Afghanistan occupation fuels insurgency

The Washington Post reports that Matthew Hoh, top civilian official in Afghanistan’s Zabul province (and former Marine Corps captain in Iraq), resigned his post last month because he realized our efforts there were conterproductive:

[Matthew Hoh] said in his resignation letter, that the war “has violently and savagely pitted the urban, secular, educated and modern of Afghanistan against the rural, religious, illiterate and traditional. It is this latter group that composes and supports the Pashtun insurgency.”

With “multiple, seemingly infinite, local groups,” he wrote, the insurgency “is fed by what is perceived by the Pashtun people as a continued and sustained assault, going back centuries, on Pashtun land, culture, traditions and religion by internal and external enemies. The U.S. and Nato presence in Pashtun valleys and villages, as well as Afghan army and police units that are led and composed of non-Pashtun soldiers and police, provide an occupation force against which the insurgency is justified.”

American families, he said at the end of the letter, “must be reassured their dead have sacrificed for a purpose worthy of futures lost, love vanished, and promised dreams unkept. I have lost confidence such assurances can be made any more.”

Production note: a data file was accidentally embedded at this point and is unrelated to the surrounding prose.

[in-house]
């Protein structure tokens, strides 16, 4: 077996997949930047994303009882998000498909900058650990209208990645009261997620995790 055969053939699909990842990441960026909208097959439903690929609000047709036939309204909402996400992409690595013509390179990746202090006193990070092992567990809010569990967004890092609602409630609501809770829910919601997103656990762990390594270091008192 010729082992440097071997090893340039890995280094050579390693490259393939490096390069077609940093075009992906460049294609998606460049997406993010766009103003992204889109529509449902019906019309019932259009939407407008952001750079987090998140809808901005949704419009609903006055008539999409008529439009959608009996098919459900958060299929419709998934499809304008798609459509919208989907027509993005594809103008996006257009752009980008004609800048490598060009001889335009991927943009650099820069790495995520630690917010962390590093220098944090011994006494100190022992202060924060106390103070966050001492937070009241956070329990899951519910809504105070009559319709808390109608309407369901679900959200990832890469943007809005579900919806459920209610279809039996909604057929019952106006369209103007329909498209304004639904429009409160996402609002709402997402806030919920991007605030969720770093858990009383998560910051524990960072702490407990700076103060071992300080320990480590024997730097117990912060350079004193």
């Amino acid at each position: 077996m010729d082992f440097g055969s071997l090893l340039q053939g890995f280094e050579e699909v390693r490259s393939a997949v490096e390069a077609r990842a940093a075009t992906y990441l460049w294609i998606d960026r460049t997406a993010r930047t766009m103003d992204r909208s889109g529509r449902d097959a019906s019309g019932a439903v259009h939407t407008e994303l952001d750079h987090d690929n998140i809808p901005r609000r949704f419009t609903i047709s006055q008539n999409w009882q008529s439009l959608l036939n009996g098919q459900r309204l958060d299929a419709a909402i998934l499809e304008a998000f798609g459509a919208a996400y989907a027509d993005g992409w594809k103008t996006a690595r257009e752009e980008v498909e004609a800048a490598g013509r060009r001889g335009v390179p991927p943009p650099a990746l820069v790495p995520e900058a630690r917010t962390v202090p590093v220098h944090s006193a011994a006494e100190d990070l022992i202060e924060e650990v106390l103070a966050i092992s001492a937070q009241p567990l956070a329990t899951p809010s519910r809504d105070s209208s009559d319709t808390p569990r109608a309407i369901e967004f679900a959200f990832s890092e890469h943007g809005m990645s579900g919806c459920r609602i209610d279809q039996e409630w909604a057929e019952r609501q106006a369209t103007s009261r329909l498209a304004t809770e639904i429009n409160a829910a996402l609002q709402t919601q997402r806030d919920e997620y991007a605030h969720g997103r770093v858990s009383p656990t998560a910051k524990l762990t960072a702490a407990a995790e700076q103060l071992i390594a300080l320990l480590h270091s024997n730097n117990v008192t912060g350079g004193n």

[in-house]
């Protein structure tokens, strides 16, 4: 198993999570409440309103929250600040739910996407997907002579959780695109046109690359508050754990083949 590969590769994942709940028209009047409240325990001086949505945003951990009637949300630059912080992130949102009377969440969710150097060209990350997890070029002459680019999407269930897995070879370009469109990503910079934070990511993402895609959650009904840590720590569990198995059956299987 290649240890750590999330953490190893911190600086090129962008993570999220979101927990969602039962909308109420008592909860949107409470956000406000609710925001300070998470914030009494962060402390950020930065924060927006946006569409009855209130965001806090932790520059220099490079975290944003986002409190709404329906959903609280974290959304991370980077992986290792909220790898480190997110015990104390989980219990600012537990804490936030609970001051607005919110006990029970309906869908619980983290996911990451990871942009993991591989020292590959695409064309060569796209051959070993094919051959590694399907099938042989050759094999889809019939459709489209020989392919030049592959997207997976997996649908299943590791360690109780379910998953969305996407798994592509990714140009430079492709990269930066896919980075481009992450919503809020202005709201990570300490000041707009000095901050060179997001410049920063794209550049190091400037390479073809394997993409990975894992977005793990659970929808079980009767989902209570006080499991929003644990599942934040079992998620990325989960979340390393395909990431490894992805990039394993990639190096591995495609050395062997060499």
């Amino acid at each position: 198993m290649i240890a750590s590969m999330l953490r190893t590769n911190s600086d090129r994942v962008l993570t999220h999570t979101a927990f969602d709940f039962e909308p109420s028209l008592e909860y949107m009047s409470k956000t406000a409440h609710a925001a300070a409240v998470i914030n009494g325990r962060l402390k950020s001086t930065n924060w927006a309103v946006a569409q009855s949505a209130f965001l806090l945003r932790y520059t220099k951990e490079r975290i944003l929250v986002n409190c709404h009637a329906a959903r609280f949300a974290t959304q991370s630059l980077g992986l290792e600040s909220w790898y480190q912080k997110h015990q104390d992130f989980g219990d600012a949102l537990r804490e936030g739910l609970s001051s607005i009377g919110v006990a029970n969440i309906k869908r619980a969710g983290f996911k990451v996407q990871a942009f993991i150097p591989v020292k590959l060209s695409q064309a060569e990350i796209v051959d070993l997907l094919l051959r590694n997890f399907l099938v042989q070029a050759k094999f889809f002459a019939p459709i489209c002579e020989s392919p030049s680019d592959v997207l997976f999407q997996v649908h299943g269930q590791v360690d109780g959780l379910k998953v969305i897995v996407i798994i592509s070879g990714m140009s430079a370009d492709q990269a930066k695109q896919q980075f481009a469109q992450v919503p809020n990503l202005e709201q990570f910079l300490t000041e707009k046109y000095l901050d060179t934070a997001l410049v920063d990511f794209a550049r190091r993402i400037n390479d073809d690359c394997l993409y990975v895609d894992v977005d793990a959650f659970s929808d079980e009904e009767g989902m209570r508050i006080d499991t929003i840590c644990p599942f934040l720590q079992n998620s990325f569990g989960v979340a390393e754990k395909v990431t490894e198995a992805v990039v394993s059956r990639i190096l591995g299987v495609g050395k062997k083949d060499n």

This is the exact same problem we have in Iraq and had in Vietnam. The fight in all three countries turned from fighting communists and terrorists to the general population which turned against us. We end up killing the very people we’re supposedly fighting for.

The essential truth is that people of all stripes just don’t like living under military occupation. Especially when that occupation leads to the death – however accidentally – of your neighbors, friends and family. Imagine how you would feel if Russian troops were stationed on every block and each week you heard horrifying tales of your countrymen being bombed or whisked off to secret prisons.

8 Comments

  1. Ian

    So… what should we do then?

    Also, I am petitioning that the Vietnam War be given a Godwin’s Law type status.

  2. Chris

    We should… ummm… leave?

  3. Ian

    Yes Afghanistan is certainly stable enough. Brilliant strategy.

  4. Chris

    It’s unstable because we’re there. That’s my point.

  5. Ian

    You don’t think we are just another variable in the instability? Look at how their recent “election” went. That place is a mess.

  6. Chris

    We are one of many factors for sure. But we are the *primary* problem.

    At this point we’re justifying our continued occupation on the basis of violence directed at our own troops. If we don’t have troops there, that obviously solves that problem.

  7. Ian

    In a sense, are we not fighting those who directly attacked the US? Afghanistan had knowingly harbored al Qaeda and Osama bin Laden. This isn’t like Iraq.

  8. Chris

    As our top General in Afghanistan noted, most Al Qaeda folks have moved elsewhere or been killed. Right now we are fighting Afghani nationalists and folks that make up a new Taliban which may or may not want to be allied with Al Qaeda if they returned.